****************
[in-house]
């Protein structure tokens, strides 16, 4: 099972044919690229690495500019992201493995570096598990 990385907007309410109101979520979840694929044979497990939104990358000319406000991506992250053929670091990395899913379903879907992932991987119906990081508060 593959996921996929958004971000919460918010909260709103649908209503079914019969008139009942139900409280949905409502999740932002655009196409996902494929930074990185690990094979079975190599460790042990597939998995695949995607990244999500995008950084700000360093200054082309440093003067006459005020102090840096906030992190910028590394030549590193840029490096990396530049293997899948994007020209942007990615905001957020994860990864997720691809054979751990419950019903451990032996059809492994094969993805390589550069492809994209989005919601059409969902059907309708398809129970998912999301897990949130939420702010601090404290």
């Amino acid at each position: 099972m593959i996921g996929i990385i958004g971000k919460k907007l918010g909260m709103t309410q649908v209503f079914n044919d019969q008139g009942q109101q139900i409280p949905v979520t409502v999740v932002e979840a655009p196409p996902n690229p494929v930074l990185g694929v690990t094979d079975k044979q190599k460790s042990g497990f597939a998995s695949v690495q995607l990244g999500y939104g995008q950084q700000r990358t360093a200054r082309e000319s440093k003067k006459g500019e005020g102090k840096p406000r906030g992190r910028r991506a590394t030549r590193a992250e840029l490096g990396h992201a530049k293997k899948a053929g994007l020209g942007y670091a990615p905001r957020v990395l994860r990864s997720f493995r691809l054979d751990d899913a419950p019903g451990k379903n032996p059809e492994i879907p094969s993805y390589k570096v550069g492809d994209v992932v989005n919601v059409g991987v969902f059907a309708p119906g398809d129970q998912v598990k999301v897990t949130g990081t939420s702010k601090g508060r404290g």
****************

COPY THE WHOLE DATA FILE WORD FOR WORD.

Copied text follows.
[in-house]
């Protein structure tokens, strides 16, 4: 099972044919690229690495500019992201493995570096598990 990385907007309410109101979520979840694929044979497990939104990358000319406000991506992250053929670091990395899913379903879907992932991987119906990081508060 593959996921996929958004971000919460918010909260709103649908209503079914019969008139009942139900409280949905409502999740932002655009196409996902494929930074990185690990094979079975190599460790042990597939998995695949995607990244999500995008950084700000360093200054082309440093003067006459005020102090840096906030992190910028590394030549590193840029490096990396530049293997899948994007020209942007990615905001957020994860990864997720691809054979751990419950019903451990032996059809492994094969993805390589550069492809994209989005919601059409969902059907309708398809129970998912999301897990949130939420702010601090404290």
């Amino acid at each position: 099972m593959i996921g996929i990385i958004g971000k919460k907007l918010g909260m709103t309410q649908v209503f079914n044919d019969q008139g009942q109101q139900i409280p949905v979520t409502v999740v932002e979840a655009p196409p996902n690229p494929v930074l990185g694929v690990t094979d079975k044979q190599k460790s042990g497990f597939a998995s695949v690495q995607l990244g999500y939104g995008q950084q700000r990358t360093a200054r082309e000319s440093k003067k006459g500019e005020g102090k840096p406000r906030g992190r910028r991506a590394t030549r590193a992250e840029l490096g990396h992201a530049k293997k899948a053929g994007l020209g942007y670091a990615p905001r957020v990395l994860r990864s997720f493995r691809l054979d751990d899913a419950p019903g451990k379903n032996p059809e492994i879907p094969s993805y390589k570096v550069g492809d994209v992932v989005n919601v059409g991987v969902f059907a309708p119906g398809d129970q998912v598990k999301v897990t949130g990081t939420s702010k601090g508060r404290g």